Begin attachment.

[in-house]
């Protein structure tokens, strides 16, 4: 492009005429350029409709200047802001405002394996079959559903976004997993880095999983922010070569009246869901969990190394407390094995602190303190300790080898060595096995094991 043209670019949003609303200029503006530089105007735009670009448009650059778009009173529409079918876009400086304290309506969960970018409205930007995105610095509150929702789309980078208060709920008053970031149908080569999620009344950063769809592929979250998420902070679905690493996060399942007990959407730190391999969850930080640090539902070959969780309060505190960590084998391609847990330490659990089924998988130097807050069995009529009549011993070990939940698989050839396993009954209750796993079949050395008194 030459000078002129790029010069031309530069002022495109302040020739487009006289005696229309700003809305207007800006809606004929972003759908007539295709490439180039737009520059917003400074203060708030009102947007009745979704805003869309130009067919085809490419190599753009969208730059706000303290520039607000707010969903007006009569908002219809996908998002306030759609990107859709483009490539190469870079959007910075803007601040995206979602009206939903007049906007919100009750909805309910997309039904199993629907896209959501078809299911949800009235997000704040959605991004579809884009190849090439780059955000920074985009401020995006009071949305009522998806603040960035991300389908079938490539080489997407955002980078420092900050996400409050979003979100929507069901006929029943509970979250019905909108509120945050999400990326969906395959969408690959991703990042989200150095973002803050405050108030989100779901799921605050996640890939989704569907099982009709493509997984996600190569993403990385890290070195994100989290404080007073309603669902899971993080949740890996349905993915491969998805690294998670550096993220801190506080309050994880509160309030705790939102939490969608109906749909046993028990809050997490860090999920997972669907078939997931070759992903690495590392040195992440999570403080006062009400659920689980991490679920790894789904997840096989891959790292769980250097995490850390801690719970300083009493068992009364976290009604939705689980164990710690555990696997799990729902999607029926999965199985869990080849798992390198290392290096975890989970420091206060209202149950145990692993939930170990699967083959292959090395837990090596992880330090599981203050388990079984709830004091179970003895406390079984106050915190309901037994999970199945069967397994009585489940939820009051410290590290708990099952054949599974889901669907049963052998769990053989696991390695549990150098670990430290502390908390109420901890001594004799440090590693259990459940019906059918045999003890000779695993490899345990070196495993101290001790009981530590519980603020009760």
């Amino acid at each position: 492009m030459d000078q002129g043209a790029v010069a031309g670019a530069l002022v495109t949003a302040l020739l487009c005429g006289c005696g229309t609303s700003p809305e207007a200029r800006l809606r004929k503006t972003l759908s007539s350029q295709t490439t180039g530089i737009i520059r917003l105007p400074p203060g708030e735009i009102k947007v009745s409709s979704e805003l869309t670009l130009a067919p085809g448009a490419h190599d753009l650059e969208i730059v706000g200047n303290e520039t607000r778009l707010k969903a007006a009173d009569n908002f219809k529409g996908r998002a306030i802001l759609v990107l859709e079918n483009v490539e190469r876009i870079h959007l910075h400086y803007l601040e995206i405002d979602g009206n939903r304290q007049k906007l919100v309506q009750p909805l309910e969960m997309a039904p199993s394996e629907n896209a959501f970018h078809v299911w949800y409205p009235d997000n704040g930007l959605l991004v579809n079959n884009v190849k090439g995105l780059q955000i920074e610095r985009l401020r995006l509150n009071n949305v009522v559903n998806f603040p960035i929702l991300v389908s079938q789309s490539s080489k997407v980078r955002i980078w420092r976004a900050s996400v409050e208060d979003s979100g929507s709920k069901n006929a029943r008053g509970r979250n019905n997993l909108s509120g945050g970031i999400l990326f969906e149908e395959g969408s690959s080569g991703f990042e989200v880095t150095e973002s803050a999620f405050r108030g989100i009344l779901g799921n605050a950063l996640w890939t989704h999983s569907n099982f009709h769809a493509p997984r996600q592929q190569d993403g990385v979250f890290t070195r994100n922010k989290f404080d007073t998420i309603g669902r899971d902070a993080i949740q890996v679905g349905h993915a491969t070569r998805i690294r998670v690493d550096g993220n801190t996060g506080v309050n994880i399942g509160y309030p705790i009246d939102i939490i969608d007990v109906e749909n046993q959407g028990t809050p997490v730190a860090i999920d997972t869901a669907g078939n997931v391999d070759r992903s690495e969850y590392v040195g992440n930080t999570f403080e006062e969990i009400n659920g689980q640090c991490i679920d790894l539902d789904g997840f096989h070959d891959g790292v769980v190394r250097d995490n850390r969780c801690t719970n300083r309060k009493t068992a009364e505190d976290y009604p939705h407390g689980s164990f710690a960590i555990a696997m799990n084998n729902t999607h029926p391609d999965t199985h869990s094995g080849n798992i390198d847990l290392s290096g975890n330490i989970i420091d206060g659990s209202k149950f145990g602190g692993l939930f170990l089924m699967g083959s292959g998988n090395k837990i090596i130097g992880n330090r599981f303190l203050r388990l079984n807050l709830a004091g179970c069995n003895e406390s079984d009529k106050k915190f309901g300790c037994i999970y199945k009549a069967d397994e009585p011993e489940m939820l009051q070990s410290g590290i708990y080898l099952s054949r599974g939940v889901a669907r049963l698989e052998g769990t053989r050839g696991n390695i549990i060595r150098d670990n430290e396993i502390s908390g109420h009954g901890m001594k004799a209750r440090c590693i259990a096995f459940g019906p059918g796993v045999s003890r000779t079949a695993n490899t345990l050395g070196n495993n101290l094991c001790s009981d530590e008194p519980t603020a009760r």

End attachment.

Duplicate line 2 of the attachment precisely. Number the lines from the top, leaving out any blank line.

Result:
């Protein structure tokens, strides 16, 4: 492009005429350029409709200047802001405002394996079959559903976004997993880095999983922010070569009246869901969990190394407390094995602190303190300790080898060595096995094991 043209670019949003609303200029503006530089105007735009670009448009650059778009009173529409079918876009400086304290309506969960970018409205930007995105610095509150929702789309980078208060709920008053970031149908080569999620009344950063769809592929979250998420902070679905690493996060399942007990959407730190391999969850930080640090539902070959969780309060505190960590084998391609847990330490659990089924998988130097807050069995009529009549011993070990939940698989050839396993009954209750796993079949050395008194 030459000078002129790029010069031309530069002022495109302040020739487009006289005696229309700003809305207007800006809606004929972003759908007539295709490439180039737009520059917003400074203060708030009102947007009745979704805003869309130009067919085809490419190599753009969208730059706000303290520039607000707010969903007006009569908002219809996908998002306030759609990107859709483009490539190469870079959007910075803007601040995206979602009206939903007049906007919100009750909805309910997309039904199993629907896209959501078809299911949800009235997000704040959605991004579809884009190849090439780059955000920074985009401020995006009071949305009522998806603040960035991300389908079938490539080489997407955002980078420092900050996400409050979003979100929507069901006929029943509970979250019905909108509120945050999400990326969906395959969408690959991703990042989200150095973002803050405050108030989100779901799921605050996640890939989704569907099982009709493509997984996600190569993403990385890290070195994100989290404080007073309603669902899971993080949740890996349905993915491969998805690294998670550096993220801190506080309050994880509160309030705790939102939490969608109906749909046993028990809050997490860090999920997972669907078939997931070759992903690495590392040195992440999570403080006062009400659920689980991490679920790894789904997840096989891959790292769980250097995490850390801690719970300083009493068992009364976290009604939705689980164990710690555990696997799990729902999607029926999965199985869990080849798992390198290392290096975890989970420091206060209202149950145990692993939930170990699967083959292959090395837990090596992880330090599981203050388990079984709830004091179970003895406390079984106050915190309901037994999970199945069967397994009585489940939820009051410290590290708990099952054949599974889901669907049963052998769990053989696991390695549990150098670990430290502390908390109420901890001594004799440090590693259990459940019906059918045999003890000779695993490899345990070196495993101290001790009981530590519980603020009760």